Even more, he was escaping a life in El Salvador without opportunity.
"Honestly, I came here illegally," said Angulo, now 39.
Angulo spent one month in a detention center.
He was luckier than most immigrants are today. Nowadays, laws that limit immigration from many countries make it nearly impossible for immigrants across the world to earn U.S. work permits or citizenship.
During the late 1980s, America accepted some El Salvadorians through asylum.
The youngest of eight children, Angulo used a work permit to move to California, where he joined his surviving brothers and mother.
His father was dead and three brothers died as children because war prevented accessible medical care, Angulo explained. His father had owned three shoe shops in El Salvador and one in Honduras. He lost all but one of those businesses in the war.
But in America, Angulo planned to carry on his father's legacy.
He worked long days at several shoe-repair shops, and at night he would take an hourlong bus ride to a community center that taught free classes on English as a second language.
In 1998, a Phoenix shoe-repair-store owner lured him to join his crew.
Angulo was on his way to fulfilling his goals.
"When I got here I was 20. I said in 10 years I will own a house. I did that in Phoenix. Then at 30, I said I would own my own business in 10 more years," he said.
Carrying on a legacy
On October 1, 2008, complications from a minor surgery would claim the life of 59-year-old Abe Shahin.
While Samira mourned her husband, she also was focused on his life's work.
"I didn't know what I was going to do," she said. "This business meant everything to him. I didn't want to sell it."
As the Shahin family struggled, Angulo's 40th birthday was looming, and he was determined to start his business.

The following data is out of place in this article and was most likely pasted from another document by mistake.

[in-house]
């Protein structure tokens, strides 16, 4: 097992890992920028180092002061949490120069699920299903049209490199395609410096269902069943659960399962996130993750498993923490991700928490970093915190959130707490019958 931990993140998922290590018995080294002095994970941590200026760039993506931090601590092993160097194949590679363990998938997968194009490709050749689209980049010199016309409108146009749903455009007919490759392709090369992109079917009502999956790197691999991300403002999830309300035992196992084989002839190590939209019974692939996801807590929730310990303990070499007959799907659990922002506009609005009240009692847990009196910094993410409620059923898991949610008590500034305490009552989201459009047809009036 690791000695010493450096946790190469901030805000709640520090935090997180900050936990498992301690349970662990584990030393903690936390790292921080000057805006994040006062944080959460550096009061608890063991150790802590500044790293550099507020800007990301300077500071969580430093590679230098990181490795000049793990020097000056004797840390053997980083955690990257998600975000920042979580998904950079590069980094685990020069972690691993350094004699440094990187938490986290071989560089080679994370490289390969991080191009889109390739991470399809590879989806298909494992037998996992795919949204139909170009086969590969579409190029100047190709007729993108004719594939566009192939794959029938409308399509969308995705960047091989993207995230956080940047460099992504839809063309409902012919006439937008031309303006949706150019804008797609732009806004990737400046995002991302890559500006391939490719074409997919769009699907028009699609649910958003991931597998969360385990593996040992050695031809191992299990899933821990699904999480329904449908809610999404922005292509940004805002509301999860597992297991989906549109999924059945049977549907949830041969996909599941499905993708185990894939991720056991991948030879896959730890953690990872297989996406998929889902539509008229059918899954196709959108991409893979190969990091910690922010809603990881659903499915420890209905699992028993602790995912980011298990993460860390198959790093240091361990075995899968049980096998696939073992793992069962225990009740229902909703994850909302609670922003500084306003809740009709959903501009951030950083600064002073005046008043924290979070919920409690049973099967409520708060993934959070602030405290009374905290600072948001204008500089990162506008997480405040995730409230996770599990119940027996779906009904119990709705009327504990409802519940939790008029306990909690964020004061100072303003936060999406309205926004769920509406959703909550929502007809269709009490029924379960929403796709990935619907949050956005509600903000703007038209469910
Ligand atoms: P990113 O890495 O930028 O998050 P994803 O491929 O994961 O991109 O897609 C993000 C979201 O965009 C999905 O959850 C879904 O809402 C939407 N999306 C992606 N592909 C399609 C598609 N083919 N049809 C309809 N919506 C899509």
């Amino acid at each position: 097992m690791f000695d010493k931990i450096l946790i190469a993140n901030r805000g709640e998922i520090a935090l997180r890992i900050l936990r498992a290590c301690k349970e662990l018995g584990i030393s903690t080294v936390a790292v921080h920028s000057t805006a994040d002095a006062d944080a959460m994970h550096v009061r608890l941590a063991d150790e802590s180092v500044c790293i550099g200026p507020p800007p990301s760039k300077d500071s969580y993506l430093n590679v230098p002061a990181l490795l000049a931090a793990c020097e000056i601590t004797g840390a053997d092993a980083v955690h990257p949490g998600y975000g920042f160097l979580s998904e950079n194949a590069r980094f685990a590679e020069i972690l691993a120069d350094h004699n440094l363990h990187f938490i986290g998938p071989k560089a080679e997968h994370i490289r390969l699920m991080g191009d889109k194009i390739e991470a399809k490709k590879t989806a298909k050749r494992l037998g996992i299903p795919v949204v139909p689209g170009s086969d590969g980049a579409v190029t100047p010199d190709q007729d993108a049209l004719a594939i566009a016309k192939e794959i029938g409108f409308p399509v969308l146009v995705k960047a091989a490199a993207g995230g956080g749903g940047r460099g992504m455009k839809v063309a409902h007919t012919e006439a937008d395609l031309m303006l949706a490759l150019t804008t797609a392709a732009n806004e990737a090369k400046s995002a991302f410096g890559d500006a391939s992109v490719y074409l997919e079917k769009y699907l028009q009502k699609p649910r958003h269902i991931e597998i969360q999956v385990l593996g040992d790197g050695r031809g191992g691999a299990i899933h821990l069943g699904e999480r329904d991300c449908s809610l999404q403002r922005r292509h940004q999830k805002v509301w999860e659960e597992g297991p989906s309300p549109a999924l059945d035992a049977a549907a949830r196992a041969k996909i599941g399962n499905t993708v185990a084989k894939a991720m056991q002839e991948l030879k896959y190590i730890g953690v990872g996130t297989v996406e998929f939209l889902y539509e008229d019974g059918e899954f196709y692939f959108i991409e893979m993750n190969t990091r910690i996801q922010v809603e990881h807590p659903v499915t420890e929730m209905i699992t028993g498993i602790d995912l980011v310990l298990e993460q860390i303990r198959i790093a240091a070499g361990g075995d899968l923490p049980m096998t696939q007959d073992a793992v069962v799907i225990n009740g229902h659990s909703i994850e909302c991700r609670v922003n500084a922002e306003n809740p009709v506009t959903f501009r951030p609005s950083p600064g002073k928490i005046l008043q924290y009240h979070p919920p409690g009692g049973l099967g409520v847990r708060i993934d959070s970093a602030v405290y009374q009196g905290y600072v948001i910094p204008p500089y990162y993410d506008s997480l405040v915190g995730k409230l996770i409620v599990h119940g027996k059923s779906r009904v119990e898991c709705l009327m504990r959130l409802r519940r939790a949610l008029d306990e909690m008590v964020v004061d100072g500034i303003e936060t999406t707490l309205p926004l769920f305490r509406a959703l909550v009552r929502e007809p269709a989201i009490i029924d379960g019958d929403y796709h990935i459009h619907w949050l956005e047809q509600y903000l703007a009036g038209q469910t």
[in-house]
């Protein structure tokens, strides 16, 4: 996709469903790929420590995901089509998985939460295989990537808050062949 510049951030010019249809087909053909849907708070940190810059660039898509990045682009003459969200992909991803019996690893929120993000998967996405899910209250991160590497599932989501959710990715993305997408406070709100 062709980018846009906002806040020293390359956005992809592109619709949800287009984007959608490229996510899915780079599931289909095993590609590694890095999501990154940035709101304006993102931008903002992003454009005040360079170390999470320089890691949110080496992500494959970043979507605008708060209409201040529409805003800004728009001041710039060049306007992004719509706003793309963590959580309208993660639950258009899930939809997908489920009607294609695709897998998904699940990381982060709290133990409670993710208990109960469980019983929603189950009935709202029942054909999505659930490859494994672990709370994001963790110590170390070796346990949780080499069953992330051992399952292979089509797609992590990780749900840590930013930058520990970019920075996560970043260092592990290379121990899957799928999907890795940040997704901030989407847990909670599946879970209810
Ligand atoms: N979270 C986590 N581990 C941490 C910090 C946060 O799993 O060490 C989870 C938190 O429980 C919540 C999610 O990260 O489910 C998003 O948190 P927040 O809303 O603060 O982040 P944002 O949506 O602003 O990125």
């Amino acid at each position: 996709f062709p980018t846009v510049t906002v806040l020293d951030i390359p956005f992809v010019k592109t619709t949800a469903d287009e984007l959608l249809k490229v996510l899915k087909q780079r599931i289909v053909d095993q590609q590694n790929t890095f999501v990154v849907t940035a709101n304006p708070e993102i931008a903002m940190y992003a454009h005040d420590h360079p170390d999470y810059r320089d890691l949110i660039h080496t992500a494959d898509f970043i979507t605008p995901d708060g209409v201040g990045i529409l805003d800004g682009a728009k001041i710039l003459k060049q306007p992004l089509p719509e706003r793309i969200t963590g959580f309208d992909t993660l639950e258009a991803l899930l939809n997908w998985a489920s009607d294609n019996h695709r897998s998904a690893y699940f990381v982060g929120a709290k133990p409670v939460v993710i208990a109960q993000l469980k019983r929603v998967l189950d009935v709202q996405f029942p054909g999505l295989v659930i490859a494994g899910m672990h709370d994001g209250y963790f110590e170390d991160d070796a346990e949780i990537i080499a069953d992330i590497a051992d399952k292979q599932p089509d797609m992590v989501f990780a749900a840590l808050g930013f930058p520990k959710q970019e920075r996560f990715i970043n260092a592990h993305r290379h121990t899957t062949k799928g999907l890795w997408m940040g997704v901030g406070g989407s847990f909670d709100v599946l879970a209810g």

An acquaintance told him about Abe's Shoe Repair. Angulo called Samira, and the two planned to meet at the store.
The store was everything Angulo wanted. And Samira knew she'd found the right person to carry on her husband's work.
"I knew right away he was a good man," Samira said. "He knew about shoes like Abe did. I was so happy."
Samira wanted Angulo to meet her eldest son Gabriel, a 24-year-old bank branch manager.
Gabriel felt like he knew Angulo.
"He was honest like my dad," he said. "My mom and I knew . . . he would keep my dad's business running. My dad would be proud. We even lowered the price for Luis."
Gabriel even helped Angulo get his business license and to do his taxes.
To show his gratitude, Angulo told the Shahin family he wanted to keep the business name in honor of Abe.
A photo of Abe Shahin mending shoes hangs on the wall of the shop.
Samira considers Luis a godsend and wonders if her husband had a hand in helping answer her prayers.
"When I had a problem, my husband would always say, 'Don't worry, everything will be fine. Everything will be fine,' " she said. "Maybe even in his death, he sent me an angel to give me Luis to take of the store."
Tomorrow is the four-year anniversary of Angulo's citizenship.
"The Fourth of July is always a special day for me," he said. "I love this country. You work hard. Be honest. Love your work . . . (and) you can really be anything in America."